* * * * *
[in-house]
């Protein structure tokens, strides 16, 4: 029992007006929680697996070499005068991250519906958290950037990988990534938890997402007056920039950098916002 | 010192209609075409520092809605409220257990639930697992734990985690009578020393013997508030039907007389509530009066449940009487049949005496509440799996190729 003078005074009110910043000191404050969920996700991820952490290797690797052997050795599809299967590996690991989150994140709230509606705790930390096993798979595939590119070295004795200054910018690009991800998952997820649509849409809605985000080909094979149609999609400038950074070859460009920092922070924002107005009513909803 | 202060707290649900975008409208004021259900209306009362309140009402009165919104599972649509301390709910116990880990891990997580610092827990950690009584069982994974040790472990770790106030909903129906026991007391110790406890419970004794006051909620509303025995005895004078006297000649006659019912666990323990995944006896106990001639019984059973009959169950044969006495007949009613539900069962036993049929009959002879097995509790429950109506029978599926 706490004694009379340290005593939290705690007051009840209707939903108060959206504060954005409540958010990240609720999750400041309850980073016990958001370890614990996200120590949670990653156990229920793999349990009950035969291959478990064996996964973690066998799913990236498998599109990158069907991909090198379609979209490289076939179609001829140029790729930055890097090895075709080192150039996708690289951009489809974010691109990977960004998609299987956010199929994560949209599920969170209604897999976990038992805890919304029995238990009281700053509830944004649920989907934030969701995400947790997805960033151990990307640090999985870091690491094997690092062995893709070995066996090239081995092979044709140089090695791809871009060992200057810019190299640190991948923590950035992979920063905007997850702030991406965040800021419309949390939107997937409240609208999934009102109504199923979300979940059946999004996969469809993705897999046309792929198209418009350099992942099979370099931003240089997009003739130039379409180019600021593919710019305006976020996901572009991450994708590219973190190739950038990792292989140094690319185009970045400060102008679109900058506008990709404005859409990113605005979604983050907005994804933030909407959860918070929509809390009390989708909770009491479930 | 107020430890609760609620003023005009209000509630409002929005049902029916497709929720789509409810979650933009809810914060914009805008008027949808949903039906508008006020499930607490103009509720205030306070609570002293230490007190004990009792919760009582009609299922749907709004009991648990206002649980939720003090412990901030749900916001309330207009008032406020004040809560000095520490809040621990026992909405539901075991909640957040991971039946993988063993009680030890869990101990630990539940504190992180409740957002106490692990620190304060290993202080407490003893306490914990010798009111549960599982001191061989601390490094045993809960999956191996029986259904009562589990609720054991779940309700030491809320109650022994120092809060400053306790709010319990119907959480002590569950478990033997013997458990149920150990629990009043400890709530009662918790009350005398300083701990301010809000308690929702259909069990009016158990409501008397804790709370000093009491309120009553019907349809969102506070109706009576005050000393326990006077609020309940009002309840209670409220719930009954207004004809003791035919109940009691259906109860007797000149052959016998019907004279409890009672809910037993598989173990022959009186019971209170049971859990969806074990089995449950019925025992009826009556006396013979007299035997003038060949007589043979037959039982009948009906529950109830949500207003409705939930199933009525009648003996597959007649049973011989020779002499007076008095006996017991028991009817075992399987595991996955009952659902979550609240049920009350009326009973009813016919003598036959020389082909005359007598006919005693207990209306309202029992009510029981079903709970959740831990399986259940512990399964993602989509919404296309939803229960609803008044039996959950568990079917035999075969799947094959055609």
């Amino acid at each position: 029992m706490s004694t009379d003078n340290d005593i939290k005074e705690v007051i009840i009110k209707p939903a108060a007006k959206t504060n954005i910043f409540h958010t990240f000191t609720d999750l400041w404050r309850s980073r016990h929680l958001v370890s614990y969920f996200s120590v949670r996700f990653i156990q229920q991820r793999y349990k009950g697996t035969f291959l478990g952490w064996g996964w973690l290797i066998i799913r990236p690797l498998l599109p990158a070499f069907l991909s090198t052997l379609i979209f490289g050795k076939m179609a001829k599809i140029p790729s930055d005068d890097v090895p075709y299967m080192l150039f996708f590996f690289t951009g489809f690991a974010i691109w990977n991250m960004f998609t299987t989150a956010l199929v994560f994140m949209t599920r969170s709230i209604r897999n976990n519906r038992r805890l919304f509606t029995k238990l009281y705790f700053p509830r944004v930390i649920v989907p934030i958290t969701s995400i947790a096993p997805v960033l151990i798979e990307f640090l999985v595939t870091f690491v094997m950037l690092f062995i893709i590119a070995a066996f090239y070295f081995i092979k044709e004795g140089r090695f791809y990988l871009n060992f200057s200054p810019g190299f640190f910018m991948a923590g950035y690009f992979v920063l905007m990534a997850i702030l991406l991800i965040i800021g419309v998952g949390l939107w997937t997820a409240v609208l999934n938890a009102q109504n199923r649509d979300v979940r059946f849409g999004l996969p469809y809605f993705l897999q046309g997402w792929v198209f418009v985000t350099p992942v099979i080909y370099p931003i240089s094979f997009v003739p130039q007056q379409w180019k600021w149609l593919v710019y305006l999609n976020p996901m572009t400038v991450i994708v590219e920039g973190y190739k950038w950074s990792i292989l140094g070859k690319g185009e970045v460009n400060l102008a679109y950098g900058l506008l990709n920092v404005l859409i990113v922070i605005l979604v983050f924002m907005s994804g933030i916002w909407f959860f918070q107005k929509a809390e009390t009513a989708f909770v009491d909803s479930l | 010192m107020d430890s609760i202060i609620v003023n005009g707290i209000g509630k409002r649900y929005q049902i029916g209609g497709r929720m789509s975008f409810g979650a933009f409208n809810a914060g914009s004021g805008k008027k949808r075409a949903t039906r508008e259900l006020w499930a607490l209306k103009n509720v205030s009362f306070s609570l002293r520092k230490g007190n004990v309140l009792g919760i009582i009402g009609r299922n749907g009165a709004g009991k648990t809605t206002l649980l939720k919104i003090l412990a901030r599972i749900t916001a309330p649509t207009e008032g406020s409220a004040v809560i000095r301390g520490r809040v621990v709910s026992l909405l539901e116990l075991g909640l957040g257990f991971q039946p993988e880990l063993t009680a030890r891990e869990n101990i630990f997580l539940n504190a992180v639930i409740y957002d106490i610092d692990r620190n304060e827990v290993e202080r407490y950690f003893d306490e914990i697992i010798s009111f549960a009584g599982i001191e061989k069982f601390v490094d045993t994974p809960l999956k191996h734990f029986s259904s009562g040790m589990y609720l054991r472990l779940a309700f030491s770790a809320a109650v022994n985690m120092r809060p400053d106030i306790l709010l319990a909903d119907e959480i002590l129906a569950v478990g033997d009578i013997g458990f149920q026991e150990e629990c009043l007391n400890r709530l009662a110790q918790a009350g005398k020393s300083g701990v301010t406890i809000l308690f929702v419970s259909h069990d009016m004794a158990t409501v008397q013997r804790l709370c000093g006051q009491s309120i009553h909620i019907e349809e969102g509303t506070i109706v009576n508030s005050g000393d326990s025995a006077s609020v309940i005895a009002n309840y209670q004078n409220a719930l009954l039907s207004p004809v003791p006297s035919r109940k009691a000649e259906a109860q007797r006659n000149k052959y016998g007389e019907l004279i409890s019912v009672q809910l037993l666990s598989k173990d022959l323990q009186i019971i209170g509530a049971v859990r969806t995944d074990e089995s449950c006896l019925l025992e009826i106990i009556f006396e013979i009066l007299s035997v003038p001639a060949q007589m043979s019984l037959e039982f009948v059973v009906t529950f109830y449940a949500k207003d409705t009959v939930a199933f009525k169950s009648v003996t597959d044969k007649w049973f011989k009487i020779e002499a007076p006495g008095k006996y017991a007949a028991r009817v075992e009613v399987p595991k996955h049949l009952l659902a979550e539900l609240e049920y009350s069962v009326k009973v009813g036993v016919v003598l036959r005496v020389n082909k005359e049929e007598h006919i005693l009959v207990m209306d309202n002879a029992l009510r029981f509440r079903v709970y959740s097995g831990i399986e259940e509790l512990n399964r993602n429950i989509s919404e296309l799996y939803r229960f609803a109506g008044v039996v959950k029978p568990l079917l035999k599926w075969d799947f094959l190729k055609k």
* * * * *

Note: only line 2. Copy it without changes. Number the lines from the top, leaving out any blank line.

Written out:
């Protein structure tokens, strides 16, 4: 029992007006929680697996070499005068991250519906958290950037990988990534938890997402007056920039950098916002 | 010192209609075409520092809605409220257990639930697992734990985690009578020393013997508030039907007389509530009066449940009487049949005496509440799996190729 003078005074009110910043000191404050969920996700991820952490290797690797052997050795599809299967590996690991989150994140709230509606705790930390096993798979595939590119070295004795200054910018690009991800998952997820649509849409809605985000080909094979149609999609400038950074070859460009920092922070924002107005009513909803 | 202060707290649900975008409208004021259900209306009362309140009402009165919104599972649509301390709910116990880990891990997580610092827990950690009584069982994974040790472990770790106030909903129906026991007391110790406890419970004794006051909620509303025995005895004078006297000649006659019912666990323990995944006896106990001639019984059973009959169950044969006495007949009613539900069962036993049929009959002879097995509790429950109506029978599926 706490004694009379340290005593939290705690007051009840209707939903108060959206504060954005409540958010990240609720999750400041309850980073016990958001370890614990996200120590949670990653156990229920793999349990009950035969291959478990064996996964973690066998799913990236498998599109990158069907991909090198379609979209490289076939179609001829140029790729930055890097090895075709080192150039996708690289951009489809974010691109990977960004998609299987956010199929994560949209599920969170209604897999976990038992805890919304029995238990009281700053509830944004649920989907934030969701995400947790997805960033151990990307640090999985870091690491094997690092062995893709070995066996090239081995092979044709140089090695791809871009060992200057810019190299640190991948923590950035992979920063905007997850702030991406965040800021419309949390939107997937409240609208999934009102109504199923979300979940059946999004996969469809993705897999046309792929198209418009350099992942099979370099931003240089997009003739130039379409180019600021593919710019305006976020996901572009991450994708590219973190190739950038990792292989140094690319185009970045400060102008679109900058506008990709404005859409990113605005979604983050907005994804933030909407959860918070929509809390009390989708909770009491479930 | 107020430890609760609620003023005009209000509630409002929005049902029916497709929720789509409810979650933009809810914060914009805008008027949808949903039906508008006020499930607490103009509720205030306070609570002293230490007190004990009792919760009582009609299922749907709004009991648990206002649980939720003090412990901030749900916001309330207009008032406020004040809560000095520490809040621990026992909405539901075991909640957040991971039946993988063993009680030890869990101990630990539940504190992180409740957002106490692990620190304060290993202080407490003893306490914990010798009111549960599982001191061989601390490094045993809960999956191996029986259904009562589990609720054991779940309700030491809320109650022994120092809060400053306790709010319990119907959480002590569950478990033997013997458990149920150990629990009043400890709530009662918790009350005398300083701990301010809000308690929702259909069990009016158990409501008397804790709370000093009491309120009553019907349809969102506070109706009576005050000393326990006077609020309940009002309840209670409220719930009954207004004809003791035919109940009691259906109860007797000149052959016998019907004279409890009672809910037993598989173990022959009186019971209170049971859990969806074990089995449950019925025992009826009556006396013979007299035997003038060949007589043979037959039982009948009906529950109830949500207003409705939930199933009525009648003996597959007649049973011989020779002499007076008095006996017991028991009817075992399987595991996955009952659902979550609240049920009350009326009973009813016919003598036959020389082909005359007598006919005693207990209306309202029992009510029981079903709970959740831990399986259940512990399964993602989509919404296309939803229960609803008044039996959950568990079917035999075969799947094959055609």